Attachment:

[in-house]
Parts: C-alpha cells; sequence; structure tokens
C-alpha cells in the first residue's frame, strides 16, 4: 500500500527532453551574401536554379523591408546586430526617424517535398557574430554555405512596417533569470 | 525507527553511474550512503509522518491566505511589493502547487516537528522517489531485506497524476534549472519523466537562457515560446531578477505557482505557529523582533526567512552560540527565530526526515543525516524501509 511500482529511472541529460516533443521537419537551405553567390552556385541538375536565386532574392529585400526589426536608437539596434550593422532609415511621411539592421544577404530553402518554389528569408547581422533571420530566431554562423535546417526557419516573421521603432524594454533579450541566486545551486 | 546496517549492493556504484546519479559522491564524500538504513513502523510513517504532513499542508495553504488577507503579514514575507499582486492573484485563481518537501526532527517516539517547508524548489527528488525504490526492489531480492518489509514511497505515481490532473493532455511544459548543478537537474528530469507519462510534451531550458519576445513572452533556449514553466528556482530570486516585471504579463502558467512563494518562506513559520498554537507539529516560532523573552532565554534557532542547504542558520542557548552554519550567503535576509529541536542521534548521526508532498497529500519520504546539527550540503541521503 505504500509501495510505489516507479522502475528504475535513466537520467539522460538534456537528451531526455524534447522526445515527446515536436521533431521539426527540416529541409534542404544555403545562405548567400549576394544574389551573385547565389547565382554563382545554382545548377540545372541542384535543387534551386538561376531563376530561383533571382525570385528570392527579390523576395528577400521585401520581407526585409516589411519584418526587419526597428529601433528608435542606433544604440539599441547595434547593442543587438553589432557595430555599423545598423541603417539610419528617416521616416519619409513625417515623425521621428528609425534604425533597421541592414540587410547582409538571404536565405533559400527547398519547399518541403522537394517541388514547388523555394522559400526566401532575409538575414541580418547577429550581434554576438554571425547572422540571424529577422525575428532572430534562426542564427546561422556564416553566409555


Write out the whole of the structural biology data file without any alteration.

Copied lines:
[in-house]
Parts: C-alpha cells; sequence; structure tokens
C-alpha cells in the first residue's frame, strides 16, 4: 500500500527532453551574401536554379523591408546586430526617424517535398557574430554555405512596417533569470 | 525507527553511474550512503509522518491566505511589493502547487516537528522517489531485506497524476534549472519523466537562457515560446531578477505557482505557529523582533526567512552560540527565530526526515543525516524501509 511500482529511472541529460516533443521537419537551405553567390552556385541538375536565386532574392529585400526589426536608437539596434550593422532609415511621411539592421544577404530553402518554389528569408547581422533571420530566431554562423535546417526557419516573421521603432524594454533579450541566486545551486 | 546496517549492493556504484546519479559522491564524500538504513513502523510513517504532513499542508495553504488577507503579514514575507499582486492573484485563481518537501526532527517516539517547508524548489527528488525504490526492489531480492518489509514511497505515481490532473493532455511544459548543478537537474528530469507519462510534451531550458519576445513572452533556449514553466528556482530570486516585471504579463502558467512563494518562506513559520498554537507539529516560532523573552532565554534557532542547504542558520542557548552554519550567503535576509529541536542521534548521526508532498497529500519520504546539527550540503541521503 505504500509501495510505489516507479522502475528504475535513466537520467539522460538534456537528451531526455524534447522526445515527446515536436521533431521539426527540416529541409534542404544555403545562405548567400549576394544574389551573385547565389547565382554563382545554382545548377540545372541542384535543387534551386538561376531563376530561383533571382525570385528570392527579390523576395528577400521585401520581407526585409516589411519584418526587419526597428529601433528608435542606433544604440539599441547595434547593442543587438553589432557595430555599423545598423541603417539610419528617416521616416519619409513625417515623425521621428528609425534604425533597421541592414540587410547582409538571404536565405533559400527547398519547399518541403522537394517541388514547388523555394522559400526566401532575409538575414541580418547577429550581434554576438554571425547572422540571424529577422525575428532572430534562426542564427546561422556564416553566409555